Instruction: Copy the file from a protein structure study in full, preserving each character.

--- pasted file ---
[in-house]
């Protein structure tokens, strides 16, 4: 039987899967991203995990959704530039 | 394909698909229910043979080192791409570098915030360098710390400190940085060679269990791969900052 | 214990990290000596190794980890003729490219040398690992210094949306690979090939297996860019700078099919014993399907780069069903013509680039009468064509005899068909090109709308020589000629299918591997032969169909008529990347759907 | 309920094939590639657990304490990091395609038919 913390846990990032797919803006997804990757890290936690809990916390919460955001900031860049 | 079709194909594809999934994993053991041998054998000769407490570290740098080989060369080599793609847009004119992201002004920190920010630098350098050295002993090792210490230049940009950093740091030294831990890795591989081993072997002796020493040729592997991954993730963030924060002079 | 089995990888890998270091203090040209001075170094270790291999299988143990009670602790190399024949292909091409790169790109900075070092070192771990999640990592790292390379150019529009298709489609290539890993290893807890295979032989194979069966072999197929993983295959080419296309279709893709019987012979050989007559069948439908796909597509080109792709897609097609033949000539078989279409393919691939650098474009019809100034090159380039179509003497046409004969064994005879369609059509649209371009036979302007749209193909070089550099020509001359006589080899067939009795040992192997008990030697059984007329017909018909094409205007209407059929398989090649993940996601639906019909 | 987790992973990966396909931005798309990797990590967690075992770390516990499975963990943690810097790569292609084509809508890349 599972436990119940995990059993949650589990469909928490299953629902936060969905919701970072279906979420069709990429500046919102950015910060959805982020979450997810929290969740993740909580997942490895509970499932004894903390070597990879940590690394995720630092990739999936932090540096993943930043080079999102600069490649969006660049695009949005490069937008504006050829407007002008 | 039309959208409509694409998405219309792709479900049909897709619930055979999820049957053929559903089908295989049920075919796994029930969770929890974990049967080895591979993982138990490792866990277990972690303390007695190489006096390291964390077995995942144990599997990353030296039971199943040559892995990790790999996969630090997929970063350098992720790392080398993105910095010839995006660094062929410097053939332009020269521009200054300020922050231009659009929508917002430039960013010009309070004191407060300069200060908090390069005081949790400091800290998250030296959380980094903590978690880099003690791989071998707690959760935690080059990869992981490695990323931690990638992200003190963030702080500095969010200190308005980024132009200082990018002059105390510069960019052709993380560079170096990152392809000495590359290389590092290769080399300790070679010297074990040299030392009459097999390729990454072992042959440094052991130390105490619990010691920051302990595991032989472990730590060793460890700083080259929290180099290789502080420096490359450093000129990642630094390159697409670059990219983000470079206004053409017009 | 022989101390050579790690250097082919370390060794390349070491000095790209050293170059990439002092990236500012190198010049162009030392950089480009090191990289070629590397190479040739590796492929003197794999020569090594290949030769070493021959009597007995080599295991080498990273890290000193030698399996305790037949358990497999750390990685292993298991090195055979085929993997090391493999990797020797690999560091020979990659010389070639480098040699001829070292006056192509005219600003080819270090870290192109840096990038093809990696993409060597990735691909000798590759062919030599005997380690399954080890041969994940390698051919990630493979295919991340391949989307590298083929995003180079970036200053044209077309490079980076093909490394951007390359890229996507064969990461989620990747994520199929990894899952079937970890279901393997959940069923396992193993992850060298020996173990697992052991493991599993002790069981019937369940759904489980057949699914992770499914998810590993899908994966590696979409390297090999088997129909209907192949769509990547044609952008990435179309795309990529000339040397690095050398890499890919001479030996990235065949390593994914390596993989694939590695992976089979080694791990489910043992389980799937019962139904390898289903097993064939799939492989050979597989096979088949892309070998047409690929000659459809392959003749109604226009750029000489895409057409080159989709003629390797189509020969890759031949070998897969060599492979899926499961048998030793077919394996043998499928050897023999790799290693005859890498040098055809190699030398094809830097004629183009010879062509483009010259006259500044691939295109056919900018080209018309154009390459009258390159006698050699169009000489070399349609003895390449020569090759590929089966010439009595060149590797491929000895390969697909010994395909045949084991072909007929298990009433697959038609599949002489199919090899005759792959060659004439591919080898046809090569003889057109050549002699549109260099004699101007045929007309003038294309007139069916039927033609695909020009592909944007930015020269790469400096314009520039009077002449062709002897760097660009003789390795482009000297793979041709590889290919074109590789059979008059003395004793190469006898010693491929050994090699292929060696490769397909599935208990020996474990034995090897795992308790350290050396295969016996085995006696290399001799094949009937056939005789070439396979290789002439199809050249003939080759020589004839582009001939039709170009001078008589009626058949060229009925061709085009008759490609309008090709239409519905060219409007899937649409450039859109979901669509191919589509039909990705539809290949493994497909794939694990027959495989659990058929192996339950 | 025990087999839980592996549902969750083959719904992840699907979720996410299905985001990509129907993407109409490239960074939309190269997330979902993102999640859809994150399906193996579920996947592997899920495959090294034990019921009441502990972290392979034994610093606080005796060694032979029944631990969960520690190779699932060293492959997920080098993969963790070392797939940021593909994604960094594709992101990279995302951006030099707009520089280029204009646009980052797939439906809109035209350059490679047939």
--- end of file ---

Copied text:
[in-house]
């Protein structure tokens, strides 16, 4: 039987899967991203995990959704530039 | 394909698909229910043979080192791409570098915030360098710390400190940085060679269990791969900052 | 214990990290000596190794980890003729490219040398690992210094949306690979090939297996860019700078099919014993399907780069069903013509680039009468064509005899068909090109709308020589000629299918591997032969169909008529990347759907 | 309920094939590639657990304490990091395609038919 913390846990990032797919803006997804990757890290936690809990916390919460955001900031860049 | 079709194909594809999934994993053991041998054998000769407490570290740098080989060369080599793609847009004119992201002004920190920010630098350098050295002993090792210490230049940009950093740091030294831990890795591989081993072997002796020493040729592997991954993730963030924060002079 | 089995990888890998270091203090040209001075170094270790291999299988143990009670602790190399024949292909091409790169790109900075070092070192771990999640990592790292390379150019529009298709489609290539890993290893807890295979032989194979069966072999197929993983295959080419296309279709893709019987012979050989007559069948439908796909597509080109792709897609097609033949000539078989279409393919691939650098474009019809100034090159380039179509003497046409004969064994005879369609059509649209371009036979302007749209193909070089550099020509001359006589080899067939009795040992192997008990030697059984007329017909018909094409205007209407059929398989090649993940996601639906019909 | 987790992973990966396909931005798309990797990590967690075992770390516990499975963990943690810097790569292609084509809508890349 599972436990119940995990059993949650589990469909928490299953629902936060969905919701970072279906979420069709990429500046919102950015910060959805982020979450997810929290969740993740909580997942490895509970499932004894903390070597990879940590690394995720630092990739999936932090540096993943930043080079999102600069490649969006660049695009949005490069937008504006050829407007002008 | 039309959208409509694409998405219309792709479900049909897709619930055979999820049957053929559903089908295989049920075919796994029930969770929890974990049967080895591979993982138990490792866990277990972690303390007695190489006096390291964390077995995942144990599997990353030296039971199943040559892995990790790999996969630090997929970063350098992720790392080398993105910095010839995006660094062929410097053939332009020269521009200054300020922050231009659009929508917002430039960013010009309070004191407060300069200060908090390069005081949790400091800290998250030296959380980094903590978690880099003690791989071998707690959760935690080059990869992981490695990323931690990638992200003190963030702080500095969010200190308005980024132009200082990018002059105390510069960019052709993380560079170096990152392809000495590359290389590092290769080399300790070679010297074990040299030392009459097999390729990454072992042959440094052991130390105490619990010691920051302990595991032989472990730590060793460890700083080259929290180099290789502080420096490359450093000129990642630094390159697409670059990219983000470079206004053409017009 | 022989101390050579790690250097082919370390060794390349070491000095790209050293170059990439002092990236500012190198010049162009030392950089480009090191990289070629590397190479040739590796492929003197794999020569090594290949030769070493021959009597007995080599295991080498990273890290000193030698399996305790037949358990497999750390990685292993298991090195055979085929993997090391493999990797020797690999560091020979990659010389070639480098040699001829070292006056192509005219600003080819270090870290192109840096990038093809990696993409060597990735691909000798590759062919030599005997380690399954080890041969994940390698051919990630493979295919991340391949989307590298083929995003180079970036200053044209077309490079980076093909490394951007390359890229996507064969990461989620990747994520199929990894899952079937970890279901393997959940069923396992193993992850060298020996173990697992052991493991599993002790069981019937369940759904489980057949699914992770499914998810590993899908994966590696979409390297090999088997129909209907192949769509990547044609952008990435179309795309990529000339040397690095050398890499890919001479030996990235065949390593994914390596993989694939590695992976089979080694791990489910043992389980799937019962139904390898289903097993064939799939492989050979597989096979088949892309070998047409690929000659459809392959003749109604226009750029000489895409057409080159989709003629390797189509020969890759031949070998897969060599492979899926499961048998030793077919394996043998499928050897023999790799290693005859890498040098055809190699030398094809830097004629183009010879062509483009010259006259500044691939295109056919900018080209018309154009390459009258390159006698050699169009000489070399349609003895390449020569090759590929089966010439009595060149590797491929000895390969697909010994395909045949084991072909007929298990009433697959038609599949002489199919090899005759792959060659004439591919080898046809090569003889057109050549002699549109260099004699101007045929007309003038294309007139069916039927033609695909020009592909944007930015020269790469400096314009520039009077002449062709002897760097660009003789390795482009000297793979041709590889290919074109590789059979008059003395004793190469006898010693491929050994090699292929060696490769397909599935208990020996474990034995090897795992308790350290050396295969016996085995006696290399001799094949009937056939005789070439396979290789002439199809050249003939080759020589004839582009001939039709170009001078008589009626058949060229009925061709085009008759490609309008090709239409519905060219409007899937649409450039859109979901669509191919589509039909990705539809290949493994497909794939694990027959495989659990058929192996339950 | 025990087999839980592996549902969750083959719904992840699907979720996410299905985001990509129907993407109409490239960074939309190269997330979902993102999640859809994150399906193996579920996947592997899920495959090294034990019921009441502990972290392979034994610093606080005796060694032979029944631990969960520690190779699932060293492959997920080098993969963790070392797939940021593909994604960094594709992101990279995302951006030099707009520089280029204009646009980052797939439906809109035209350059490679047939």